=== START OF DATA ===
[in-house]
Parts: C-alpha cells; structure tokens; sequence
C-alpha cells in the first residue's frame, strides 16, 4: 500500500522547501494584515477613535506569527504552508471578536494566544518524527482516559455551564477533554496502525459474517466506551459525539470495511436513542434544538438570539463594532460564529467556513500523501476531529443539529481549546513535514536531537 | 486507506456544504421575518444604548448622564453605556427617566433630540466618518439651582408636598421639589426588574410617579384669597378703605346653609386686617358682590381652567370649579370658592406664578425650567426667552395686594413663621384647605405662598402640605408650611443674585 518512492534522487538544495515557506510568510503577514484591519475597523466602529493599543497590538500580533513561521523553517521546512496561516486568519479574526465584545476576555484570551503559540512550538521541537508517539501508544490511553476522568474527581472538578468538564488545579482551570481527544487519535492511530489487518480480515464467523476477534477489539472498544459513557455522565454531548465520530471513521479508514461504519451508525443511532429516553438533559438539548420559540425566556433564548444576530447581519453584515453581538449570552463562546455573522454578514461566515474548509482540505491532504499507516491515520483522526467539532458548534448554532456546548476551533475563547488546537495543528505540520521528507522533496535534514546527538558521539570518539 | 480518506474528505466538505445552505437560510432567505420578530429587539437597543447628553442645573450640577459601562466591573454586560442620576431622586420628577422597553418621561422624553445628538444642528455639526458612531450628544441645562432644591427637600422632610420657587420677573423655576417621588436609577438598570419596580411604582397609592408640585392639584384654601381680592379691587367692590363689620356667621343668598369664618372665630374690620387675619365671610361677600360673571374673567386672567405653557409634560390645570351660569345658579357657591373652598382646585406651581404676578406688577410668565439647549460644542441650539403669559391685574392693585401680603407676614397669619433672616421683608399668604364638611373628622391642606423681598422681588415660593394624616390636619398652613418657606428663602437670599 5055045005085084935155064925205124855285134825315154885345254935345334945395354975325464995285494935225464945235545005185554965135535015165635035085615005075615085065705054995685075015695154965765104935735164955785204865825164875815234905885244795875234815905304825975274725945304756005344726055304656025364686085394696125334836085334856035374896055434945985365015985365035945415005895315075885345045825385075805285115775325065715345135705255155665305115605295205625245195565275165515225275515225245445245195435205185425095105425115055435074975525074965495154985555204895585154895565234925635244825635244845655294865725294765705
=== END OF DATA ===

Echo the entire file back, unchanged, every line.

[in-house]
Parts: C-alpha cells; structure tokens; sequence
C-alpha cells in the first residue's frame, strides 16, 4: 500500500522547501494584515477613535506569527504552508471578536494566544518524527482516559455551564477533554496502525459474517466506551459525539470495511436513542434544538438570539463594532460564529467556513500523501476531529443539529481549546513535514536531537 | 486507506456544504421575518444604548448622564453605556427617566433630540466618518439651582408636598421639589426588574410617579384669597378703605346653609386686617358682590381652567370649579370658592406664578425650567426667552395686594413663621384647605405662598402640605408650611443674585 518512492534522487538544495515557506510568510503577514484591519475597523466602529493599543497590538500580533513561521523553517521546512496561516486568519479574526465584545476576555484570551503559540512550538521541537508517539501508544490511553476522568474527581472538578468538564488545579482551570481527544487519535492511530489487518480480515464467523476477534477489539472498544459513557455522565454531548465520530471513521479508514461504519451508525443511532429516553438533559438539548420559540425566556433564548444576530447581519453584515453581538449570552463562546455573522454578514461566515474548509482540505491532504499507516491515520483522526467539532458548534448554532456546548476551533475563547488546537495543528505540520521528507522533496535534514546527538558521539570518539 | 480518506474528505466538505445552505437560510432567505420578530429587539437597543447628553442645573450640577459601562466591573454586560442620576431622586420628577422597553418621561422624553445628538444642528455639526458612531450628544441645562432644591427637600422632610420657587420677573423655576417621588436609577438598570419596580411604582397609592408640585392639584384654601381680592379691587367692590363689620356667621343668598369664618372665630374690620387675619365671610361677600360673571374673567386672567405653557409634560390645570351660569345658579357657591373652598382646585406651581404676578406688577410668565439647549460644542441650539403669559391685574392693585401680603407676614397669619433672616421683608399668604364638611373628622391642606423681598422681588415660593394624616390636619398652613418657606428663602437670599 5055045005085084935155064925205124855285134825315154885345254935345334945395354975325464995285494935225464945235545005185554965135535015165635035085615005075615085065705054995685075015695154965765104935735164955785204865825164875815234905885244795875234815905304825975274725945304756005344726055304656025364686085394696125334836085334856035374896055434945985365015985365035945415005895315075885345045825385075805285115775325065715345135705255155665305115605295205625245195565275165515225275515225245445245195435205185425095105425115055435074975525074965495154985555204895585154895565234925635244825635244845655294865725294765705